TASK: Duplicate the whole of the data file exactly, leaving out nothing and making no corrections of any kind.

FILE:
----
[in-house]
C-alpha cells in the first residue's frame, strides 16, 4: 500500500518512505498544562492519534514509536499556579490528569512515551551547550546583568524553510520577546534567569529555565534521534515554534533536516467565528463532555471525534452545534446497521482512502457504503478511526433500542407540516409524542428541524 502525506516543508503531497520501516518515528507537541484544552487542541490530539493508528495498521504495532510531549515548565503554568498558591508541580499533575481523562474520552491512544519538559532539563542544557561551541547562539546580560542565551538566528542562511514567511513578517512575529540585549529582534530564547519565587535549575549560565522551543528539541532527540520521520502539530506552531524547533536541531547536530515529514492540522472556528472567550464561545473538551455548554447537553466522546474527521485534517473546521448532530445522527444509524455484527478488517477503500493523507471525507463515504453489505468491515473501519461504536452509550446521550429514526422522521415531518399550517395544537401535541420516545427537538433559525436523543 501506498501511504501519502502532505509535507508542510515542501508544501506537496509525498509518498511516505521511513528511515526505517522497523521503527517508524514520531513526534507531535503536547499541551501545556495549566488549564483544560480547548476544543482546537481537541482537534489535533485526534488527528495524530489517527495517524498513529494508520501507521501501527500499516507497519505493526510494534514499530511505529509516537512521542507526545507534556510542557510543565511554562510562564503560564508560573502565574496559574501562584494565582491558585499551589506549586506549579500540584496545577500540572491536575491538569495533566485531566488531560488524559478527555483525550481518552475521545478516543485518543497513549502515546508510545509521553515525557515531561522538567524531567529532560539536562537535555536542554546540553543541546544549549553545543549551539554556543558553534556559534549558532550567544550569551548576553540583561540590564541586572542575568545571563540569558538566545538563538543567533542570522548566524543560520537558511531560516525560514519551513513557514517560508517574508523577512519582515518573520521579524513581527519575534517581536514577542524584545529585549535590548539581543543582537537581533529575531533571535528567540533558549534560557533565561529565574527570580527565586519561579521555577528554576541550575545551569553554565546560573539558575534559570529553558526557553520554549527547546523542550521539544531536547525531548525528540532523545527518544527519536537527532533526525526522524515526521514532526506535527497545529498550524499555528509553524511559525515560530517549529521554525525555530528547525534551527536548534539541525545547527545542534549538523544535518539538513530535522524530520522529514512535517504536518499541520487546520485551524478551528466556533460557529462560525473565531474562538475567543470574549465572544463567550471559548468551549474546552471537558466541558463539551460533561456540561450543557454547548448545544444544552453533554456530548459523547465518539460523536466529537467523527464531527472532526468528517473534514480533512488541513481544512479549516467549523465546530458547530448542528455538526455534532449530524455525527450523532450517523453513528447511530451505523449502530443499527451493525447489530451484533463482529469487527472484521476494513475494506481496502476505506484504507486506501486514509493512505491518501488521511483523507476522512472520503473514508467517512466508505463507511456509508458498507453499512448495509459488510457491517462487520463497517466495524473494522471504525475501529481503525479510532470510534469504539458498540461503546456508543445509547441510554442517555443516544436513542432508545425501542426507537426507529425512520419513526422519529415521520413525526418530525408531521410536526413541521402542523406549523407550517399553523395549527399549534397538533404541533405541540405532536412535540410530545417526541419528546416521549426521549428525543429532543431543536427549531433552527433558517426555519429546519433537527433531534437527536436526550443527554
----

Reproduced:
[in-house]
C-alpha cells in the first residue's frame, strides 16, 4: 500500500518512505498544562492519534514509536499556579490528569512515551551547550546583568524553510520577546534567569529555565534521534515554534533536516467565528463532555471525534452545534446497521482512502457504503478511526433500542407540516409524542428541524 502525506516543508503531497520501516518515528507537541484544552487542541490530539493508528495498521504495532510531549515548565503554568498558591508541580499533575481523562474520552491512544519538559532539563542544557561551541547562539546580560542565551538566528542562511514567511513578517512575529540585549529582534530564547519565587535549575549560565522551543528539541532527540520521520502539530506552531524547533536541531547536530515529514492540522472556528472567550464561545473538551455548554447537553466522546474527521485534517473546521448532530445522527444509524455484527478488517477503500493523507471525507463515504453489505468491515473501519461504536452509550446521550429514526422522521415531518399550517395544537401535541420516545427537538433559525436523543 501506498501511504501519502502532505509535507508542510515542501508544501506537496509525498509518498511516505521511513528511515526505517522497523521503527517508524514520531513526534507531535503536547499541551501545556495549566488549564483544560480547548476544543482546537481537541482537534489535533485526534488527528495524530489517527495517524498513529494508520501507521501501527500499516507497519505493526510494534514499530511505529509516537512521542507526545507534556510542557510543565511554562510562564503560564508560573502565574496559574501562584494565582491558585499551589506549586506549579500540584496545577500540572491536575491538569495533566485531566488531560488524559478527555483525550481518552475521545478516543485518543497513549502515546508510545509521553515525557515531561522538567524531567529532560539536562537535555536542554546540553543541546544549549553545543549551539554556543558553534556559534549558532550567544550569551548576553540583561540590564541586572542575568545571563540569558538566545538563538543567533542570522548566524543560520537558511531560516525560514519551513513557514517560508517574508523577512519582515518573520521579524513581527519575534517581536514577542524584545529585549535590548539581543543582537537581533529575531533571535528567540533558549534560557533565561529565574527570580527565586519561579521555577528554576541550575545551569553554565546560573539558575534559570529553558526557553520554549527547546523542550521539544531536547525531548525528540532523545527518544527519536537527532533526525526522524515526521514532526506535527497545529498550524499555528509553524511559525515560530517549529521554525525555530528547525534551527536548534539541525545547527545542534549538523544535518539538513530535522524530520522529514512535517504536518499541520487546520485551524478551528466556533460557529462560525473565531474562538475567543470574549465572544463567550471559548468551549474546552471537558466541558463539551460533561456540561450543557454547548448545544444544552453533554456530548459523547465518539460523536466529537467523527464531527472532526468528517473534514480533512488541513481544512479549516467549523465546530458547530448542528455538526455534532449530524455525527450523532450517523453513528447511530451505523449502530443499527451493525447489530451484533463482529469487527472484521476494513475494506481496502476505506484504507486506501486514509493512505491518501488521511483523507476522512472520503473514508467517512466508505463507511456509508458498507453499512448495509459488510457491517462487520463497517466495524473494522471504525475501529481503525479510532470510534469504539458498540461503546456508543445509547441510554442517555443516544436513542432508545425501542426507537426507529425512520419513526422519529415521520413525526418530525408531521410536526413541521402542523406549523407550517399553523395549527399549534397538533404541533405541540405532536412535540410530545417526541419528546416521549426521549428525543429532543431543536427549531433552527433558517426555519429546519433537527433531534437527536436526550443527554